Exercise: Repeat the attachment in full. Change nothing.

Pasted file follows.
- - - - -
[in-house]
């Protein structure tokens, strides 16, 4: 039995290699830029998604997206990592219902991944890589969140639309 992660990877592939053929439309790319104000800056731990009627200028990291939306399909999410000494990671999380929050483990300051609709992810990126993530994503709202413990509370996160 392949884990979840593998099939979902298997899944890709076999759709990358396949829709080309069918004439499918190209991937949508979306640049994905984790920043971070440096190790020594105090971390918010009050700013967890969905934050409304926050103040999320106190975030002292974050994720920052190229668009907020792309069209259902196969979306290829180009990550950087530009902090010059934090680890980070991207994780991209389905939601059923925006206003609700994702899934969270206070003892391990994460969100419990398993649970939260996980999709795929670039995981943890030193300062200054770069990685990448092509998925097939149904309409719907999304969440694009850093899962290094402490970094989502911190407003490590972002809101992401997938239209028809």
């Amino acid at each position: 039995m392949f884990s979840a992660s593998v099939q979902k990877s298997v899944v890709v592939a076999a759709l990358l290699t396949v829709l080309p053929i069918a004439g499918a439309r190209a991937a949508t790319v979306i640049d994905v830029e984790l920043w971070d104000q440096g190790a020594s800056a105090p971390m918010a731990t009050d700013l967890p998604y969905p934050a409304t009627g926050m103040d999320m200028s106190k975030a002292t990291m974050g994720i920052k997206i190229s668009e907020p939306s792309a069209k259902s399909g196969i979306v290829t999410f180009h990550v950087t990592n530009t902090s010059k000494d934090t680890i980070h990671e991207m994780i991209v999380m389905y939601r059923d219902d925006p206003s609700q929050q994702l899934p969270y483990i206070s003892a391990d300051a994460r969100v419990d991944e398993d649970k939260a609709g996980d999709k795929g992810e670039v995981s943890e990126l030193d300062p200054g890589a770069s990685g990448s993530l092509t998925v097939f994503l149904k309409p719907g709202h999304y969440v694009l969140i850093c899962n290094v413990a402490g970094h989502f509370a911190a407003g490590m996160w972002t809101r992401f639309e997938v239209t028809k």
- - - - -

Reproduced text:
[in-house]
């Protein structure tokens, strides 16, 4: 039995290699830029998604997206990592219902991944890589969140639309 992660990877592939053929439309790319104000800056731990009627200028990291939306399909999410000494990671999380929050483990300051609709992810990126993530994503709202413990509370996160 392949884990979840593998099939979902298997899944890709076999759709990358396949829709080309069918004439499918190209991937949508979306640049994905984790920043971070440096190790020594105090971390918010009050700013967890969905934050409304926050103040999320106190975030002292974050994720920052190229668009907020792309069209259902196969979306290829180009990550950087530009902090010059934090680890980070991207994780991209389905939601059923925006206003609700994702899934969270206070003892391990994460969100419990398993649970939260996980999709795929670039995981943890030193300062200054770069990685990448092509998925097939149904309409719907999304969440694009850093899962290094402490970094989502911190407003490590972002809101992401997938239209028809």
């Amino acid at each position: 039995m392949f884990s979840a992660s593998v099939q979902k990877s298997v899944v890709v592939a076999a759709l990358l290699t396949v829709l080309p053929i069918a004439g499918a439309r190209a991937a949508t790319v979306i640049d994905v830029e984790l920043w971070d104000q440096g190790a020594s800056a105090p971390m918010a731990t009050d700013l967890p998604y969905p934050a409304t009627g926050m103040d999320m200028s106190k975030a002292t990291m974050g994720i920052k997206i190229s668009e907020p939306s792309a069209k259902s399909g196969i979306v290829t999410f180009h990550v950087t990592n530009t902090s010059k000494d934090t680890i980070h990671e991207m994780i991209v999380m389905y939601r059923d219902d925006p206003s609700q929050q994702l899934p969270y483990i206070s003892a391990d300051a994460r969100v419990d991944e398993d649970k939260a609709g996980d999709k795929g992810e670039v995981s943890e990126l030193d300062p200054g890589a770069s990685g990448s993530l092509t998925v097939f994503l149904k309409p719907g709202h999304y969440v694009l969140i850093c899962n290094v413990a402490g970094h989502f509370a911190a407003g490590m996160w972002t809101r992401f639309e997938v239209t028809k």